1. Circumstantial Evidence
2. Circumstances

Circumstantial Evidence

Circumstantial evidence is best explained by saying what it is not - it is not direct evidence from a witness who saw or heard something. Circumstantial evidence is a fact that can be used to infer another fact.

Indirect evidence that implies something occurred but doesn't directly prove it; proof of one or more facts from which one can find another fact; proof of a chain of facts and circumstances indicating that the person is either guilty or not guilty.

  • Example 1: If a man accused of embezzling money from his company had made several big-ticket purchases in cash around the time of the alleged embezzlement, that would be circumstantial evidence that he had stolen the money. The law makes no distinction between the weight given to either direct or circumstantial evidence.
  • Example 2: X is suing his wife, Y, for a divorce, claiming she is having an affair with Z. Z's fingerprints are found on a book in X and Y's bedroom. A judge or jury may infer that Z was in the bedroom. The fingerprints are circumstantial evidence of Z's presence in the bedroom. Circumstantial evidence is usually not as good as direct evidence (an eyewitness saw Z in the bedroom) because it is easy to make the wrong inference. Y may have loaned Z the book and then carried it back to the bedroom herself after getting it back.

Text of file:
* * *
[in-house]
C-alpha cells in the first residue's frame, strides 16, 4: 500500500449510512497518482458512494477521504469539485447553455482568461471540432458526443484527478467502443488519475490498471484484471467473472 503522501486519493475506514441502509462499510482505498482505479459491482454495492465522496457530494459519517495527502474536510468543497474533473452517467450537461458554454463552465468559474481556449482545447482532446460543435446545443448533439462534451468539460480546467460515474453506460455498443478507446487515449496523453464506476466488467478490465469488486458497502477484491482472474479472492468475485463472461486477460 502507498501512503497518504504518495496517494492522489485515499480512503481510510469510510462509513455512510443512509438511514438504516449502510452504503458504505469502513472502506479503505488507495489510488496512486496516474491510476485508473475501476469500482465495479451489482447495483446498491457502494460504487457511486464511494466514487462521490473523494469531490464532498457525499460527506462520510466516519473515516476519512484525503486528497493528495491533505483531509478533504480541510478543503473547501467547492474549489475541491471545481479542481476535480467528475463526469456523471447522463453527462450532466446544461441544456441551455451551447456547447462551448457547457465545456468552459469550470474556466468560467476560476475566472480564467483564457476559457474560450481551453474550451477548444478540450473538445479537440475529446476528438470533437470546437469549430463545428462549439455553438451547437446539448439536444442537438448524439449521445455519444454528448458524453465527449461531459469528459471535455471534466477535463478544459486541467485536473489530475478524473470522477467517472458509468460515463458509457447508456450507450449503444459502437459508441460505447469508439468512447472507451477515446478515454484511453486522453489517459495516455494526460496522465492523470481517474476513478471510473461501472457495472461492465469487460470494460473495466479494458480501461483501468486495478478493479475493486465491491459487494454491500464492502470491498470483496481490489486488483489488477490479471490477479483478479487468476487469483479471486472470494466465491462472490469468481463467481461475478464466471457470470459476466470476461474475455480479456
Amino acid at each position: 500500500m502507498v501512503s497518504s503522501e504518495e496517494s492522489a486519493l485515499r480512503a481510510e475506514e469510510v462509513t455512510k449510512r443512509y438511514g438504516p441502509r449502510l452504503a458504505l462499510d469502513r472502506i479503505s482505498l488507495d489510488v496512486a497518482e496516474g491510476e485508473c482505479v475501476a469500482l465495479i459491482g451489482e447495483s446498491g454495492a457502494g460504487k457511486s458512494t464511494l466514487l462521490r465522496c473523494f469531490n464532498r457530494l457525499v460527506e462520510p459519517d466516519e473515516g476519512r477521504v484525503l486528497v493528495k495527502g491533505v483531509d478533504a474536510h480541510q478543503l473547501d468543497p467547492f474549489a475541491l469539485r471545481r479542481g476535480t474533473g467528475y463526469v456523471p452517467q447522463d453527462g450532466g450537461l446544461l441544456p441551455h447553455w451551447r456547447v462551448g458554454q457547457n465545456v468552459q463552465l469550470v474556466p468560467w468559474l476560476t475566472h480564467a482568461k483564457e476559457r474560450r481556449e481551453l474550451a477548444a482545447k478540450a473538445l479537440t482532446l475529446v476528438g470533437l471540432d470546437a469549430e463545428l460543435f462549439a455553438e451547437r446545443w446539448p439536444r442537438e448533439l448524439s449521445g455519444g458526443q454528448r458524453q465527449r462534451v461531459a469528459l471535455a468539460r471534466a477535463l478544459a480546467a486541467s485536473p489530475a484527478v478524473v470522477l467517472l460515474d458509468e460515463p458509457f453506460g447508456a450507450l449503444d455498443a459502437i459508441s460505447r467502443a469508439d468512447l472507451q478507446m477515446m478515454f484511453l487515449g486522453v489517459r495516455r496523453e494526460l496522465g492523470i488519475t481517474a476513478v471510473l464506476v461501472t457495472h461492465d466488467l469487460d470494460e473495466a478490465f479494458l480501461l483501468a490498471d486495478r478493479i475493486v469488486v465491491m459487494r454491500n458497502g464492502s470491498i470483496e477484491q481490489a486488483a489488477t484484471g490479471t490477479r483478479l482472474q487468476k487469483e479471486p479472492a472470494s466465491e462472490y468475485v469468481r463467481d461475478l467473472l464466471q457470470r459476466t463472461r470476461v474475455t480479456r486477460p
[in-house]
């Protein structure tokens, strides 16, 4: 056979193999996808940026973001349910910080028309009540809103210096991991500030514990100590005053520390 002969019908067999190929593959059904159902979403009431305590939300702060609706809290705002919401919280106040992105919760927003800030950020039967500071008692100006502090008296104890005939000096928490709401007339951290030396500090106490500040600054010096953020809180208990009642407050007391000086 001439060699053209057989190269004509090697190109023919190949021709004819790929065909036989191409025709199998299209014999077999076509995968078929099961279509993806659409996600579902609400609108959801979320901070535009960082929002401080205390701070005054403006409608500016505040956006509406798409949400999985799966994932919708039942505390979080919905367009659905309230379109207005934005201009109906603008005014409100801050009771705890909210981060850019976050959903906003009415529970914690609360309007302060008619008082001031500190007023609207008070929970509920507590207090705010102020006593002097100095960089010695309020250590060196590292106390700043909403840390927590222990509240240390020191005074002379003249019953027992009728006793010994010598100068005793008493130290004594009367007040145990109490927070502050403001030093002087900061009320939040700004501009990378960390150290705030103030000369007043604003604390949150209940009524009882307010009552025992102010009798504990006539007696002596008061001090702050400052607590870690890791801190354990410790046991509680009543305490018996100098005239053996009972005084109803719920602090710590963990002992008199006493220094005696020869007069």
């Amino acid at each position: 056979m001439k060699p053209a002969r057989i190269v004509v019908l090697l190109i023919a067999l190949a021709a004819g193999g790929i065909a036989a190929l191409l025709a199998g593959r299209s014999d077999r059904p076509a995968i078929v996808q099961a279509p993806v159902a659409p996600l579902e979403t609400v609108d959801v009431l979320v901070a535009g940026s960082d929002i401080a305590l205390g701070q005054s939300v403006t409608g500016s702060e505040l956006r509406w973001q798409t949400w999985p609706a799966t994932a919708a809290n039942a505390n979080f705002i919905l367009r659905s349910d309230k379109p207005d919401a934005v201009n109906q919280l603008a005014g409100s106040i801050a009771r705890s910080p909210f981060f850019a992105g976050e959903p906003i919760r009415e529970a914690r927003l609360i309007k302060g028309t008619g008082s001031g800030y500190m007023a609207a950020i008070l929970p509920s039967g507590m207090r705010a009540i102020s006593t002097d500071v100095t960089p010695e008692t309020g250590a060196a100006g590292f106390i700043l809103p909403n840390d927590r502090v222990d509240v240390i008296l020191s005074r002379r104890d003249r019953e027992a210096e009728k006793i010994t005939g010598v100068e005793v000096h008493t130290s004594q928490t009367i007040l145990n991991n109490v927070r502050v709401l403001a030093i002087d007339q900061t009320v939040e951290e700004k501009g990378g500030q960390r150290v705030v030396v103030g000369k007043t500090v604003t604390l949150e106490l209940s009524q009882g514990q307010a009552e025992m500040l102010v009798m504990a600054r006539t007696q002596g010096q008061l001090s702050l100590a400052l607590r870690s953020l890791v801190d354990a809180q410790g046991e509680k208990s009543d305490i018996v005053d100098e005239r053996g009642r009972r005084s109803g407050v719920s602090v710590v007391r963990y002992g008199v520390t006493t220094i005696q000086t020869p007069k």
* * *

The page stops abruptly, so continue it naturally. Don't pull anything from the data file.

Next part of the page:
Circumstantial evidence is generally admissible in court unless the connection between the fact and the inference is too weak to be of help in deciding the case. Many convictions for various crimes have rested largely on circumstantial evidence.


The particulars which accompany a fact.

The facts proved are either possible or impossible, ordinary and probable, or extraordinary and improbable, recent or ancient; they may have happened near us or afar off; they are public or private, permanent or transitory, clear and simple or complicated; they are always accompanied by circumstances which more or less influence the mind in forming a judgment. And in some instances, these circumstances assume the character of irresistible evidence; where, for example, a woman was found dead in a room with every mark of having met with a violent death, the presence of another person at the scene of action was made manifest by the bloody mark of a left hand visible on her left arm.

These points ought to be carefully examined in order to form a correct opinion. The first question ought to be; is the fact possible? If so, are there any circumstances which render it impossible? If the facts are impossible, the witness ought not to be credited. If, for example, a man should swear that he saw the deceased shoot himself with his own pistol and upon an examination of the ball which killed him it should be found too large to enter into the pistol, the witness ought not to be credited. Or if one should swear that another had been guilty of an impossible crime.